Yep, that’s me and I’m proud of it. I wasn’t always this way though. I have spent a lot of my life striving to achieve in school, in my career and in sports. While achieving goals isn’t a bad thing, it was the reason underneath it that wasn’t doing me any favours. I was trying to be perfect and ace my exams because I thought it would make me feel worthy, that I was good enough. But it was a false sense of self worth I was getting and didn’t fulfill me the way I wanted. Once I realized what I was doing, it gave me choice about whether achieving was what I really wanted or what I felt I “should” do.
Perfection is a major roadblock to moving forward. “I’ll do that once I lose 10 lbs.”. “I’ll apply for that job once I take another course”. If I waited to be perfect before I did anything, I’d be sitting on my butt forever. Motherhood doesn’t allow you the luxury of waiting until you are perfect. Thank goodness! You are thrown into motherhood once you give birth to that bundle of joy and that bundle can’t wait until you are a perfect mother before you step up to the plate. It’s on the job training. Learn as you go. It makes me sad to see moms that feel they have to do everything perfectly and beat themselves up when they don’t. If only they knew how amazing they are instead of focusing on what they aren’t perfect at.
What the heck is perfect anyway? Whose standards was I trying to live up to? Who decides what perfect is and who made that person the one who knows? It’s crazy when I really think about it, that I was striving for something I’m not even clear on. And yet I know I’m not alone in this scenario. A lot of moms I have talked to feel like they have to be superwoman and excel at everything or what are people going to think of them? We tend to have these unrealistic unattainable expectations for ourselves. We are our harshest critics. Seriously, other people don’t care if I am perfect at everything I do. Beating ourselves up triggers our brainstems to release a cascade of chemicals that cause us to feel fear and anxiety. Talk about self-infliction! Being more gentle and forgiving with ourselves brings more peace and calmness into our lives. And if the self-infliction isn’t bad enough, every time I beat myself up, my children learn to do the same. If I am overwhelmed and stressed most of the time, my girls will feel that energy and learn that that is what is normal. Nobody benefits from perfection. I don’t want them to grow up thinking that they have to be perfect. That is an insane amount of pressure and it just sets them up for failure because it isn’t attainable. That alone has been great incentive to drop the perfection and just be me, warts and all (I’m talking metaphorically!) They just want the real me anyway, not some perfected version of me. So yes, they have a wackadoo mom but nothing compares to the beaming smiles on their faces when I’m being goofy and silly dancing with them. They love it! They will also know that mom is not very good at housework and arts and crafts but that is OK! Our imperfections are part of what makes us unique along with our strengths. Now that I have started to embrace my imperfections, I realize how much energy I was investing in trying to be perfect. It is exhausting! Have I embraced and accepted all of my imperfections? No, but remember I’m not perfect:) My life now has much less stress and is a lot more fun. I also still have goals I would like to accomplish but not to make myself feel deserving or worthy. I want to accomplish them because they are in alignment with my values and desires and because I want to make a difference. It has a completely different energy to it and it feels good!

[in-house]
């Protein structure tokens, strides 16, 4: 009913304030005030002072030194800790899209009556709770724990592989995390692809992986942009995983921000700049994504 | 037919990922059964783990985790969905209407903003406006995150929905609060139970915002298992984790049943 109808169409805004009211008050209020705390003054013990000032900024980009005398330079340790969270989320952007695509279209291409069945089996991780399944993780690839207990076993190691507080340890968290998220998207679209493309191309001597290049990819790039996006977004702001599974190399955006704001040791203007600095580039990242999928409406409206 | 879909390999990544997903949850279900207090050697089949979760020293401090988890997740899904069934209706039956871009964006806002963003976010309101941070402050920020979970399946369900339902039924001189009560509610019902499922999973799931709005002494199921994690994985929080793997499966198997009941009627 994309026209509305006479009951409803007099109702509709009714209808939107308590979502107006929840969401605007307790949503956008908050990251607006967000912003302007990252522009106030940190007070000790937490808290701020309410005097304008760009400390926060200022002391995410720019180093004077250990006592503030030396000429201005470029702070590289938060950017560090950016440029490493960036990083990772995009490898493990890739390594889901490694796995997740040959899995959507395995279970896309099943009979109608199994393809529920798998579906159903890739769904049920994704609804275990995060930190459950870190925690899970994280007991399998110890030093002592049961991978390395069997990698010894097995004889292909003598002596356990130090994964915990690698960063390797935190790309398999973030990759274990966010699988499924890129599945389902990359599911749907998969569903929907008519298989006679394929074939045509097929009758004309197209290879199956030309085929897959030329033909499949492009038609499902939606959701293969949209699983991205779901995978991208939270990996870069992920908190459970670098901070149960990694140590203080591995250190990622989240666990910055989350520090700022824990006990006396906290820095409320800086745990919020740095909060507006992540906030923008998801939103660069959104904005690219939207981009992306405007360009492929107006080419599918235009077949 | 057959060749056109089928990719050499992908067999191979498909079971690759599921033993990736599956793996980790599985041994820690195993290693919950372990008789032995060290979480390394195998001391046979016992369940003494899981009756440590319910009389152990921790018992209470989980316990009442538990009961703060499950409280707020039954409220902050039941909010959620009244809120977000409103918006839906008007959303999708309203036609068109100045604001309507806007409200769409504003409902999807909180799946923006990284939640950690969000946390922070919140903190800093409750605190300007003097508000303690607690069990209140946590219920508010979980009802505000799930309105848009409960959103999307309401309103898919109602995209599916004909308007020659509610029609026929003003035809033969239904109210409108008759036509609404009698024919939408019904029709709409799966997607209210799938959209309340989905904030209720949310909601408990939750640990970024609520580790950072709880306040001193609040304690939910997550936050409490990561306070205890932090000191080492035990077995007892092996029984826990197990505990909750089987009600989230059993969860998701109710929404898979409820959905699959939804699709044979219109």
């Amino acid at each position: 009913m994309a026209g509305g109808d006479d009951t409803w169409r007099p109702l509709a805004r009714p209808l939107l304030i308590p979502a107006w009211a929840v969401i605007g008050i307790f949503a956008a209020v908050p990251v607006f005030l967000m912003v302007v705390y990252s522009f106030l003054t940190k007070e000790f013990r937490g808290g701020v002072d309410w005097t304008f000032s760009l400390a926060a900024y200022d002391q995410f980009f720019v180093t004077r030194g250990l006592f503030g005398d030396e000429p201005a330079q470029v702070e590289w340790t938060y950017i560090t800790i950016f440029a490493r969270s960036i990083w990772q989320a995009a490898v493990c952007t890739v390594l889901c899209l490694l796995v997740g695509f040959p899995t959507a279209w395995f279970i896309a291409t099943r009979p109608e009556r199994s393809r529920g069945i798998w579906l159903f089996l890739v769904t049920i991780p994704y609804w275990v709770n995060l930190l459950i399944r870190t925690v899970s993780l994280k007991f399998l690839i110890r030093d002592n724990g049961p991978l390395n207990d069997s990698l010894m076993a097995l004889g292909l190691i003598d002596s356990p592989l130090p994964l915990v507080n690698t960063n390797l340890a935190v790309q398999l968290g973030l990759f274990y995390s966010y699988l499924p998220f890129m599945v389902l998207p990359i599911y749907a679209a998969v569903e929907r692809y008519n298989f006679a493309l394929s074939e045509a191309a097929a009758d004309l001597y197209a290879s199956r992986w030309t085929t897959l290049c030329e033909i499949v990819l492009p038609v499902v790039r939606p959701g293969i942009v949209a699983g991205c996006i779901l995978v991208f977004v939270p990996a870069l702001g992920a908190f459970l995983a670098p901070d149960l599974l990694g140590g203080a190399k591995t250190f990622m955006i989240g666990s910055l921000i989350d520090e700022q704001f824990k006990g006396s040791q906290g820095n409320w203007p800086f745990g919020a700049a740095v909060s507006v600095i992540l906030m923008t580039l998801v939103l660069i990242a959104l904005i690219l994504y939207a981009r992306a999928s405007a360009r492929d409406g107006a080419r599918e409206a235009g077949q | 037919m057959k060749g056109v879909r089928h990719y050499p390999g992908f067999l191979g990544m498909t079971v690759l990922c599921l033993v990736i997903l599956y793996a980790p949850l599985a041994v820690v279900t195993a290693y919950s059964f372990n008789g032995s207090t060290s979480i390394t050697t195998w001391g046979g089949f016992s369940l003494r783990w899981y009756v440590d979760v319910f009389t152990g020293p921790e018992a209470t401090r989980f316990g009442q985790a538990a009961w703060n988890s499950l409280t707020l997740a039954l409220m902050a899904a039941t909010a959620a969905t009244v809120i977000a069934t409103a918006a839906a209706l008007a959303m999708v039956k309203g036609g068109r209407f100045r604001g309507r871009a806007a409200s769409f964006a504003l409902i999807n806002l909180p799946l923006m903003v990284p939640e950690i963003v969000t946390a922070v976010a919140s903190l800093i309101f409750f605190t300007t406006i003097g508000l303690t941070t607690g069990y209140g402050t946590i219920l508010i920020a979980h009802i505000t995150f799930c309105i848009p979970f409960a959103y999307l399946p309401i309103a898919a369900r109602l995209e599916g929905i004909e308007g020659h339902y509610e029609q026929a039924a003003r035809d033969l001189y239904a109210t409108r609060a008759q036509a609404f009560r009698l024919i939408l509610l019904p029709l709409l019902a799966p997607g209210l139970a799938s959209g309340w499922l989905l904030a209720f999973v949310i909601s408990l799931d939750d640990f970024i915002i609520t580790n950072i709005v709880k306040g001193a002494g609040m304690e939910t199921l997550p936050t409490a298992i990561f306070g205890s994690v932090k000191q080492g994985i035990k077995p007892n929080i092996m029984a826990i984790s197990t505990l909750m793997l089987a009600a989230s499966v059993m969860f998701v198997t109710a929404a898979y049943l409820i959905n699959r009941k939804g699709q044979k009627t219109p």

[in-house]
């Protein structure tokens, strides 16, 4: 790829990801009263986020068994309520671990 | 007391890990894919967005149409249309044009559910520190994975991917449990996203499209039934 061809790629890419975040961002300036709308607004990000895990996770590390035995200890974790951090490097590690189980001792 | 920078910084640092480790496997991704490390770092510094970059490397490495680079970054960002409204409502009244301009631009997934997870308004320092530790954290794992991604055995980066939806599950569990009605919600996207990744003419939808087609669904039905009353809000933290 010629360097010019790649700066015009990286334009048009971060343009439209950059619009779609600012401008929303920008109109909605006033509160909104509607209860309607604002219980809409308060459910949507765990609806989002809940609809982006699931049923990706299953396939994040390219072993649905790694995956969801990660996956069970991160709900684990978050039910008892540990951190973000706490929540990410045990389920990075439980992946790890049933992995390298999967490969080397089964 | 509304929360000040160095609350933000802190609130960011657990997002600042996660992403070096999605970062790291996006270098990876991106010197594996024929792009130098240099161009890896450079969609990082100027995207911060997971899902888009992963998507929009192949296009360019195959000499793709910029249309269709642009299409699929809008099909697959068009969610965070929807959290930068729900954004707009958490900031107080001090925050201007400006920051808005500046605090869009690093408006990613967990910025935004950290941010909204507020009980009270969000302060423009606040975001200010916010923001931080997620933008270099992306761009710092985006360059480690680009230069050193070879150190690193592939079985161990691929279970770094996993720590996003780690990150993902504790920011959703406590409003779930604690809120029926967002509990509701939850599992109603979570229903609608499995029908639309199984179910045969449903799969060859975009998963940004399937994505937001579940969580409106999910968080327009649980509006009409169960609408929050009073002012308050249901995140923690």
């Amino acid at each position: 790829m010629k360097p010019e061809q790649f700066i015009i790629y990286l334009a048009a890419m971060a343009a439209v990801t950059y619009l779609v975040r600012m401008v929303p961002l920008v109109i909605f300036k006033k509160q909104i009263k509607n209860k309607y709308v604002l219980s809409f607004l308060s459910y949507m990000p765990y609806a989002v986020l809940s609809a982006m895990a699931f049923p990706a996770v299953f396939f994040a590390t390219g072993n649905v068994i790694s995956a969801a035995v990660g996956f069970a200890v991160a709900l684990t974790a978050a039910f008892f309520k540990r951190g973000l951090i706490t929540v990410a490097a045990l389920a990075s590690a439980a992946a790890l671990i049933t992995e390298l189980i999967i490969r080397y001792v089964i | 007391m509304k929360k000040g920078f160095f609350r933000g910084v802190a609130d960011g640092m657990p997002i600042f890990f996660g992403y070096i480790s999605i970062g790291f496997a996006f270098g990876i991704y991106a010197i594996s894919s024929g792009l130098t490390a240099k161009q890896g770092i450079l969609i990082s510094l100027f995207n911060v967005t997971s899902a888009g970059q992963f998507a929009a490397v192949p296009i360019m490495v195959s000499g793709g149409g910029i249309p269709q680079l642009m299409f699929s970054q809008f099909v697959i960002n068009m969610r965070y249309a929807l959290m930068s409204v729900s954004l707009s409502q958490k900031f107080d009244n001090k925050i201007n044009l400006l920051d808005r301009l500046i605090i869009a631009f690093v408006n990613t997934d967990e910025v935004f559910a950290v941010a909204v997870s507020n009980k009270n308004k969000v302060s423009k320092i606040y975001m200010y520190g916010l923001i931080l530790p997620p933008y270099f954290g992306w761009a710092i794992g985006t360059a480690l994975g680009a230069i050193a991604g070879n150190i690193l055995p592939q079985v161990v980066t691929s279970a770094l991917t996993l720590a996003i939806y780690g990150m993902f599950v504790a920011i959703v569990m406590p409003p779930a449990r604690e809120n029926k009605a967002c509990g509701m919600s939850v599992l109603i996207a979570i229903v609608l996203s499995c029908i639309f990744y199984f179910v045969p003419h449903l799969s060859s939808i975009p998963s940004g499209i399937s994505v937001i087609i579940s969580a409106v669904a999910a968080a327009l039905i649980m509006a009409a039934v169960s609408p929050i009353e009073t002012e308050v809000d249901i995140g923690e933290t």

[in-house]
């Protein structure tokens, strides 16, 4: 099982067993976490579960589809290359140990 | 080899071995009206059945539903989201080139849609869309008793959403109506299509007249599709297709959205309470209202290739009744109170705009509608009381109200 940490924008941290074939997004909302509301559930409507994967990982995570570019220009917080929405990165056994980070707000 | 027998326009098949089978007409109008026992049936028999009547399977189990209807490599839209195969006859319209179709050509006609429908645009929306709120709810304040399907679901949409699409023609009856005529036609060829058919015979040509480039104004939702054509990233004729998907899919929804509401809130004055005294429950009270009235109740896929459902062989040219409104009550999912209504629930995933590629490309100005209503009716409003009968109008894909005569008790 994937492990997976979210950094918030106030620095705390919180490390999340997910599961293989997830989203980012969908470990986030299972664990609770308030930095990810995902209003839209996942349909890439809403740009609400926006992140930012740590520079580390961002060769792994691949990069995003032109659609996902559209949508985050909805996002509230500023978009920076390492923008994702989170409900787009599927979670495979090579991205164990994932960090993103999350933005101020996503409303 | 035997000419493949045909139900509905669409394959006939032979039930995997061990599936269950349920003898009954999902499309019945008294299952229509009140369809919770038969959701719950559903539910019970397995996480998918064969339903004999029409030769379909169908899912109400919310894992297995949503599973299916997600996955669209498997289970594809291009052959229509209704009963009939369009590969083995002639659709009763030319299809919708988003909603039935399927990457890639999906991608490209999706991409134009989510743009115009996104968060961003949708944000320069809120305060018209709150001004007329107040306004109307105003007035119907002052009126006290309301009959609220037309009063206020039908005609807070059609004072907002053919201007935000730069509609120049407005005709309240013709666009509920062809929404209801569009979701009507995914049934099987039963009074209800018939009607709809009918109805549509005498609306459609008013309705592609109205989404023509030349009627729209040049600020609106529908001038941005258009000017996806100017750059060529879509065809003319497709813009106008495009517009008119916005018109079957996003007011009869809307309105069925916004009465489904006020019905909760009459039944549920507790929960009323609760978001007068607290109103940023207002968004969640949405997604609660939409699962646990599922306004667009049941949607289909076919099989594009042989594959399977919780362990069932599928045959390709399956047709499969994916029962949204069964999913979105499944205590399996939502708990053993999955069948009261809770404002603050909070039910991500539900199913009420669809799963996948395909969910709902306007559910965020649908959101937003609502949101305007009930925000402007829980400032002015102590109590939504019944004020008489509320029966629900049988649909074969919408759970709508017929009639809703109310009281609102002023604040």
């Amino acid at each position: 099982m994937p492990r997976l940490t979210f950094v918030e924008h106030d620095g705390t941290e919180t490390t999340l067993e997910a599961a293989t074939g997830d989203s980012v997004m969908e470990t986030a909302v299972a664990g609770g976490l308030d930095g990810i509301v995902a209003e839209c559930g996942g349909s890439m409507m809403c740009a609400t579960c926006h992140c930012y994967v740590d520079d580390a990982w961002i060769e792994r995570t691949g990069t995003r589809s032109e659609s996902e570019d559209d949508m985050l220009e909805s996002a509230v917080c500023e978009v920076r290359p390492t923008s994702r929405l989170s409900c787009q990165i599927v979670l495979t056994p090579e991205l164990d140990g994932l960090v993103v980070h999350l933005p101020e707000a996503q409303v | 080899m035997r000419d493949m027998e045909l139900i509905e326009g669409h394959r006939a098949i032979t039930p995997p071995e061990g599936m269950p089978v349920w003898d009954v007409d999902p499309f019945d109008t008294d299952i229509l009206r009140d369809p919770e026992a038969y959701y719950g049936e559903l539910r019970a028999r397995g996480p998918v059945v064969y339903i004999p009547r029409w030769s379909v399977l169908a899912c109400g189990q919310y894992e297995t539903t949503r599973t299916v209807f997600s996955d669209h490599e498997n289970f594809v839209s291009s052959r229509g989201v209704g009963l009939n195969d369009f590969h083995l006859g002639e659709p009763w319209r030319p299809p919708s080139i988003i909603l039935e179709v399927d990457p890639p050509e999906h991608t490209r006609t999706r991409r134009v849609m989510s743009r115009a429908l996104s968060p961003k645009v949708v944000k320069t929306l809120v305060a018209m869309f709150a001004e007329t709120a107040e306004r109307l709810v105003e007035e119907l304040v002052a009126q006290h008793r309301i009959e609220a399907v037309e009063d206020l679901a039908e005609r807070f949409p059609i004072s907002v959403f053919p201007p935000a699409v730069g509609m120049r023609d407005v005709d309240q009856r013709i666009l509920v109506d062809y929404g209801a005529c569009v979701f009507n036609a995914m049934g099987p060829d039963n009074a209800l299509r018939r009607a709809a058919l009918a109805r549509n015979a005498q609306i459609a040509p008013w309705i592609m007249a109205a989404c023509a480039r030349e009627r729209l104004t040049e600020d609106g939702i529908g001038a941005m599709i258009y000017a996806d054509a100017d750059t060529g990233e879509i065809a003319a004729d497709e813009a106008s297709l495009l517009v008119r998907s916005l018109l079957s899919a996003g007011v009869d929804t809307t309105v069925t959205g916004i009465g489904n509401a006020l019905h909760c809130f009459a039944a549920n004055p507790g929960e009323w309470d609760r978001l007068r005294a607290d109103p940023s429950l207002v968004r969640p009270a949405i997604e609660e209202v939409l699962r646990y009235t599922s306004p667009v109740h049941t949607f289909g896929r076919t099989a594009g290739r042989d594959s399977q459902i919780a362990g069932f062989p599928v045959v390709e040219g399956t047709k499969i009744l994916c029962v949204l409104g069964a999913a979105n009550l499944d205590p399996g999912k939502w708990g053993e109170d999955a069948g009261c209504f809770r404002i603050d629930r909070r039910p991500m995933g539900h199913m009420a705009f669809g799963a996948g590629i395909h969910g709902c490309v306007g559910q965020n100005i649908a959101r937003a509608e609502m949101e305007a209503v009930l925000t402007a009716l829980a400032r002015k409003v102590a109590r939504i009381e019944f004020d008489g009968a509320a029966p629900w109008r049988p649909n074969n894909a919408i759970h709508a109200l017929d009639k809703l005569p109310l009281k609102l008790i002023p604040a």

Bottom line – life is messy! Dive into the muck and get dirty! It’s way more fun than trying to clean it up all the time. Letting go of perfection is one of the greatest gifts I have given myself. Could you imagine if everything in life was perfect? Borrrring!